Al

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Al

The symbol for aluminum.

AL

abbr.
1. Alabama
2. Baseball American League
3. Arab League
4. artificial life

al

the internet domain name for
(Computer Science) Albania

Al

the chemical symbol for
(Chemistry) aluminium

AL

abbreviation for
1. (Placename) Alabama
2. (Languages) Anglo-Latin
3. (Baseball) (in the US and Canada) American League (of baseball teams)
4. (Automotive Engineering) Albania (international car registration)

al-

var. of ad- before l: allure.

-al1

,
a suffix with the general sense “of the kind of, pertaining to, having the form or character of” that named by the stem, occurring in loanwords from Latin (autumnal; natural; pastoral), and productive in English on the Latin model, usu. with bases of Latin origin (accidental; seasonal; tribal). Compare -ical, -ar 1, -ial.
[< Latin -ālis, -āle]

-al2

,
a suffix forming nouns from verbs, usu. verbs of French or Latin origin: denial; refusal.
[< Latin -āle (singular), -ālia (pl.), nominalized neuter of -ālis -al1; often replacing Middle English -aille < Old French < Latin -ālia]

-al3

,
a suffix used in the names of chemical compounds that contain an aldehyde group: acetal; furfural.
[probably extracted from chloral]

AL

1. Alabama.
2. Anglo-Latin.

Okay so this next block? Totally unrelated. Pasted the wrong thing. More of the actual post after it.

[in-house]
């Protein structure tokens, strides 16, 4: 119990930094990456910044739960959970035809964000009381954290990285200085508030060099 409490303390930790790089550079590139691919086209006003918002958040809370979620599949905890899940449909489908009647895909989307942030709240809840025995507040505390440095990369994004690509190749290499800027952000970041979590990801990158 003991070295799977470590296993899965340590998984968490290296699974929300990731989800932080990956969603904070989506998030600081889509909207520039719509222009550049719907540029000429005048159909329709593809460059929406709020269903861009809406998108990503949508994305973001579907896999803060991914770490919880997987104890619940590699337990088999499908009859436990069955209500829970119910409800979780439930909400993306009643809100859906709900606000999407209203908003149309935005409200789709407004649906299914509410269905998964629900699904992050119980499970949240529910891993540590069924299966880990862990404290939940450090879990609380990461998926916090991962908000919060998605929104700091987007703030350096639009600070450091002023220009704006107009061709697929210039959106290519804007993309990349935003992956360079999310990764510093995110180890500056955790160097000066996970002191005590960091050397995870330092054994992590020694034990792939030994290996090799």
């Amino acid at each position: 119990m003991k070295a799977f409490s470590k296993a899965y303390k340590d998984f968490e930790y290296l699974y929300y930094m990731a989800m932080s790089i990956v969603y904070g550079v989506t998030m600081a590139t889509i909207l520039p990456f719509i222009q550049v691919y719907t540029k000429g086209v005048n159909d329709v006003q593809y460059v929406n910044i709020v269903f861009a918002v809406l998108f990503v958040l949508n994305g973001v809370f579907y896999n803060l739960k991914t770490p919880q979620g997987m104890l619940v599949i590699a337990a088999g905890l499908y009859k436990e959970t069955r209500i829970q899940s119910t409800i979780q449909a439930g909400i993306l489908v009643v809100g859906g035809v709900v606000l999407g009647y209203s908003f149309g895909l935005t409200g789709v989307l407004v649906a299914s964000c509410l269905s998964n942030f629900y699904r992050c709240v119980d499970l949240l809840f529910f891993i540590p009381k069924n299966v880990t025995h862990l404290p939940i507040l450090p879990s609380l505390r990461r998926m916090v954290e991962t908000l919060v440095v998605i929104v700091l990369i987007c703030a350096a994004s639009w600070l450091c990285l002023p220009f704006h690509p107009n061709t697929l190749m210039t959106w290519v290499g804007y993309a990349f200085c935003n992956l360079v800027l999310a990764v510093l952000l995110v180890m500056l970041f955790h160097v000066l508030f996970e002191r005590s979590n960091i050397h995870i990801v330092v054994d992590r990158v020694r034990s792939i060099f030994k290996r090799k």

Al


Chem. Symbol.
aluminum.

AL

al.

1. other things.
[< Latin alia]
2. other persons.
[< Latin aliī]

A.L.

1. American League.
2. American Legion.

Al

The symbol for aluminum.
ThesaurusAntonymsRelated WordsSynonymsLegend:
Noun1.AL - a silvery ductile metallic element found primarily in bauxiteAl - a silvery ductile metallic element found primarily in bauxite
aluminium foil, aluminum foil, tin foil - foil made of aluminum
metal, metallic element - any of several chemical elements that are usually shiny solids that conduct heat or electricity and can be formed into sheets etc.
potash alum, potassium alum, alum - a white crystalline double sulfate of aluminum: the potassium double sulfate of aluminum
alum, ammonia alum, ammonium alum - a white crystalline double sulfate of aluminum: the ammonium double sulfate of aluminum
bauxite - a clay-like mineral; the chief ore of aluminum; composed of aluminum oxides and aluminum hydroxides; used as an abrasive and catalyst
Duralumin - an aluminum-based alloy
2.AL - a state in the southeastern United States on the Gulf of MexicoAL - a state in the southeastern United States on the Gulf of Mexico; one of the Confederate states during the American Civil War
battle of Chickamauga, Chickamauga - a Confederate victory in the American Civil War (1863); Confederate forces under Braxton Bragg defeated Union forces
U.S.A., United States, United States of America, US, USA, America, the States, U.S. - North American republic containing 50 states - 48 conterminous states in North America plus Alaska in northwest North America and the Hawaiian Islands in the Pacific Ocean; achieved independence in 1776
Gulf States - a region of the United States comprising states bordering the Gulf of Mexico; Alabama and Florida and Louisiana and Mississippi and Texas
Confederacy, Confederate States, Confederate States of America, Dixie, Dixieland, South - the southern states that seceded from the United States in 1861